(The following is a description of an observation I’ve made recently – now that I have returned to California, after living in Tennessee for 30+ years.)
This Yin Yang concept is a good place to start when thinking about life, and how things are and how things become. But this idea is a little too ideal and doesn’t accurately describe what is going on in the world. That’s because most people in the world have some kind of an agenda. And this agenda motivates people to manipulate the Yin Yang into a shape that benefits them, or prioritizes them, so that they have an advantage over others. Of course for each person, what is “priority” is different. The idealic perfect circle shown above is in reality rather lopsided.
I have lived in both conservative and liberal communities and I’ve witnessed some peculiarities, as the Yin-Yang exists there as well. In Conservative States such as Tennessee, the laws are often harsh and draconian. “Authority” is heavily favored. And communal discussions between people, concerning politics and society, etc., are often very judgmental in nature. Still, (and here is the “opposite” part), in the day to day interactions with each other, people living in Conservative states are, for the most part, very civil, and courteous towards each other. They don’t mind holding a door for another person, they often engage in polite conversation with total strangers as they encounter them, will volunteer to help someone in need when they see a person over burdened, etc. But it seems to be the opposite in more Liberal states.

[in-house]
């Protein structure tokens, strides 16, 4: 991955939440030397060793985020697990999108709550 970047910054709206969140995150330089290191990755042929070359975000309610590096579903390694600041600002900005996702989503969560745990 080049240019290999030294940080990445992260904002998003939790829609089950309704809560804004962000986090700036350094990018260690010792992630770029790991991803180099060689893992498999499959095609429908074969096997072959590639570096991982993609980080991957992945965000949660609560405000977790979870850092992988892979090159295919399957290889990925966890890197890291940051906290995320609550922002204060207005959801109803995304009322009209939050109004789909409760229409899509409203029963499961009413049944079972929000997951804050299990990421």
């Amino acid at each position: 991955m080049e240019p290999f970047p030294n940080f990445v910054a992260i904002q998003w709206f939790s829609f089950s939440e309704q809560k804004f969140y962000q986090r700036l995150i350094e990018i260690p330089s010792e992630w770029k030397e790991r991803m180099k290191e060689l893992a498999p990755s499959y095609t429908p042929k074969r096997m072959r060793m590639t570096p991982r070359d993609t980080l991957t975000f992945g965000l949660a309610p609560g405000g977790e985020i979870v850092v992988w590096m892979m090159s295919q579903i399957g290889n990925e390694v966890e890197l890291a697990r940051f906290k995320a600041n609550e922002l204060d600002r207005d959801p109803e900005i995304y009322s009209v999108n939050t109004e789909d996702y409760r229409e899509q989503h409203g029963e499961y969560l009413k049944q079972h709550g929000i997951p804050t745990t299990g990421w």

In Liberal states, the laws are generally more considerate of the variety of values of a diverse population, (though not necessarily more lenient than in Conservative states). Community is heavily favored. And communal discussions between people, concerning politics and society, etc., are often more open minded. Still, (and here is the “opposite” part), in the day to day interactions with each other, people living in Liberal states are, for the most part, less courteous towards each other. Rarely does a person hold a door for another (as compared to people in Conservative states), people don’t often engage in conversations with strangers. For example, people here are more likely to fight with each other for position in line for boarding public transportation.
It is interesting to note that, even though Conservative communities hold the homeless with great disdain, generally speaking, they are more willing and available to create programs for helping the homeless – certainly more so than people in Liberal communities. Liberals tend to not judge the homeless as harshly as Conservatives do, but when it comes to creating a community response to homelessness, Liberals are less likely to respond and take decisive action.
Here in San Diego, where the total population is 3 times larger than that of the greater Nashville area, and though San Diego has three times as many homeless people, Nashville actually has more homeless advocates than San Diego. And the percentage of people who appear to be indifferent to the plight of the homeless seems much greater here in San Diego.